This content is from: Local Insights

Finland

The Finnish Financial Supervision Authority (FSA) has issued five new guidelines, which concern offering of securities, tender offers and mandatory redemption, continuous duty of disclosure, flagging, and pro forma financial statements. Becoming effective on March 1 2002, the new guidelines replace the former guidelines on internet subscription location (K/30/2000/PMO), share subscriptions and sales via the internet in part (K/14/98/PMO) and the interpretation of disclosure provisions in the Securities Markets Act (K/23/99/PMO).

Offering of securities: The guideline regarding the offering of securities defines, among other things, new requirements on how to describe risk factors and future prospects in an offering document. The guideline is applied also, when applicable, on the offering of securities in private limited companies. When offering securities, the offeror and its representative must give adequate information on circumstances substantially affecting the value of the offered securities and prepare a prospectus. The duty to publish a prospectus becomes effective on July 1 2002. The guideline also contains instructions regarding the correcting of errors in prospectuses and new exemptions on language requirements concerning prospectuses.

Tender offers and mandatory redemption: The guideline regarding public tender offers and mandatory redemption contains, for example, specific interpretations on the equality requirements of a tender offer and imposes a minimum of two weeks and a maximum of three months length for the offer period. The offer period may be prolonged in specific circumstances, such as pending merger control clearance. The FSA further recommends that a statement from the board of the target company be requested and, if issued, this must be included in the tender document. Enclosed in the guideline there is a list of minimum requirements for a tender document. The new guideline also specifies the FSA's interpretation of the provisions on mandatory offers, for example, by regarding the 12-month weighted average price as the main principle for calculation of the redemption price. In the FSA's view deviations from the above should be based on circumstances relating to the company and not the market.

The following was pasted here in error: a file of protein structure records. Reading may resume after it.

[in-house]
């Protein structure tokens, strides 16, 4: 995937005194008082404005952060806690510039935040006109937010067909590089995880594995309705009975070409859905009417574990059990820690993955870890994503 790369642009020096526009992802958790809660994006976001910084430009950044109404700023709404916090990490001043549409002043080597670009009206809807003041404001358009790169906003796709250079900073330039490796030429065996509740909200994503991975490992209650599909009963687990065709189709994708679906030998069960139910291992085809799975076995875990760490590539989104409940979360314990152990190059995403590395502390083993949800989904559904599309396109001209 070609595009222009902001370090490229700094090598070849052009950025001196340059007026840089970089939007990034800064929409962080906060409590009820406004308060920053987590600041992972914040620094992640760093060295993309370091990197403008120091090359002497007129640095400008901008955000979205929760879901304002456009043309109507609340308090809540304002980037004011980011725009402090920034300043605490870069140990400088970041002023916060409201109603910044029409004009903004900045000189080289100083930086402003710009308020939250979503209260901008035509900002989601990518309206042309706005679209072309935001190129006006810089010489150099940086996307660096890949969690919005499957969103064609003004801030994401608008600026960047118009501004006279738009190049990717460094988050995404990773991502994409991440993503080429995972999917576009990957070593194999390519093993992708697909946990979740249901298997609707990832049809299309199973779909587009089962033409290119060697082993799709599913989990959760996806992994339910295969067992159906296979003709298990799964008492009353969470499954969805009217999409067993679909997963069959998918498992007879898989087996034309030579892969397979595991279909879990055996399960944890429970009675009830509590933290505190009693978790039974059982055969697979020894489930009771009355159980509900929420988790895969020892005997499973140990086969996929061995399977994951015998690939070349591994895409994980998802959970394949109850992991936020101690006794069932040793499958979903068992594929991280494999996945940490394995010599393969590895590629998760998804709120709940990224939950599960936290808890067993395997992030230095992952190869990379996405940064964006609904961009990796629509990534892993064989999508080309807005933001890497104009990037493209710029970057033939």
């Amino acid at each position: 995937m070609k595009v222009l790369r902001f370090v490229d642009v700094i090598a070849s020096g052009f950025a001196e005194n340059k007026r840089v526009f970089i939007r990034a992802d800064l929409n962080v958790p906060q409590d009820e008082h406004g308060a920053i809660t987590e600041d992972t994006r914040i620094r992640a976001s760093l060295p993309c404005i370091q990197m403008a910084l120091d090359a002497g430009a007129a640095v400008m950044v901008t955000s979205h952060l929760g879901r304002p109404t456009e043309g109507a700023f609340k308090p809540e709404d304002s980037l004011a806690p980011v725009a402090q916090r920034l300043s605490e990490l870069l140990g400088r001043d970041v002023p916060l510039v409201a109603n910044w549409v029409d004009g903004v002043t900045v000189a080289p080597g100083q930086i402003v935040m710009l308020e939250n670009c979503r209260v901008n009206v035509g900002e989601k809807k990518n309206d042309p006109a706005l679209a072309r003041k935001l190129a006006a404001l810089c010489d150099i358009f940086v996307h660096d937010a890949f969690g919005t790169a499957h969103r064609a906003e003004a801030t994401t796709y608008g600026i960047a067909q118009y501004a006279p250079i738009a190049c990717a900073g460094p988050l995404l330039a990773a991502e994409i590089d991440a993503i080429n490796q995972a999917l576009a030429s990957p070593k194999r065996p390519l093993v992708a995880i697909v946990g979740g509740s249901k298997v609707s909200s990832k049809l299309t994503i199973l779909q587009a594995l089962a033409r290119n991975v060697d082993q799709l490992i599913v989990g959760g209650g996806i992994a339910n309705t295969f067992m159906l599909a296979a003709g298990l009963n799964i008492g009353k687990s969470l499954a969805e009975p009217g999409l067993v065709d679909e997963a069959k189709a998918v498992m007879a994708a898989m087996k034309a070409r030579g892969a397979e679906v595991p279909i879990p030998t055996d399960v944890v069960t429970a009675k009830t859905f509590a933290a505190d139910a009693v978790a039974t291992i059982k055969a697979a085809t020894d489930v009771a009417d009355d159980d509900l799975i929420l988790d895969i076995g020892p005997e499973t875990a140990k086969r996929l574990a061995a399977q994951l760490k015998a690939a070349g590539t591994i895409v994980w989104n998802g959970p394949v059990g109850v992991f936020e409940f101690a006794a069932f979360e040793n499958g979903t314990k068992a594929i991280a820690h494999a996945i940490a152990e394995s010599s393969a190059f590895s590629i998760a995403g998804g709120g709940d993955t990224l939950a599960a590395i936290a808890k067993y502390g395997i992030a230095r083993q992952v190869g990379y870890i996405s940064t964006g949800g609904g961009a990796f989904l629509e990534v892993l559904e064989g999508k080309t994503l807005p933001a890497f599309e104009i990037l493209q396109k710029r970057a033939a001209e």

Continuous duty of disclosure: In the guideline concerning continuous duty of disclosure, the FSA specifies requirements on how and where to publish the required information. The continuous duty of disclosure requires disclosure of circumstances substantially affecting the value of the security. All information must be published by the issuer of securities without delay. The FSA recommends that the published information should also be made available at the same time on the company's website. When publishing future prospects, the issuer should also disclose the basis for such prospects. The FSA recommends that the impact of future prospects on the financial situation of earnings per share be published as well.

Flagging: The guideline on flagging specifies the flagging obligation when an agreement, which will lead to the reaching, exceeding or falling below of the set thresholds, is completed. The declaration of holdings must be made without delay and sent by fax to the FSA and the company in question. The FSA recommends that newly-listed companies make an additional declaration of holdings following the listing of the company.

HEX guideline for acquisition of own shares by listed companies introduced

A guideline regarding the acquisition of own shares by listed companies has been issued by the Helsinki Exchanges (HEX) and became effective on April 2 2002. This guideline was prepared in cooperation with the Central Chamber of Commerce and the Union of Industry and Employers. The purpose of the guideline is to enable listed companies to acquire their own shares without rendering themselves guilty of misuse of insider information. In general, the aim of the guideline is that acquisitions of own shares by listed companies will not decrease confidence in the securities market.

According to the guideline, instructions regarding acquisition of own shares must be given to a third party such as a stockbroker who may independently execute the commission. The commission document must be dated and delivered to the Helsinki Exchanges and the FSA on request. The Helsinki Exchanges must be informed about all acquisitions of own shares immediately following execution and before the commencement of the next trading day at the latest. It is recommended that listed companies do not acquire own shares during the 14 days preceding the publishing of financial statement bulletins or interim reports.

Dimitrios Himonas

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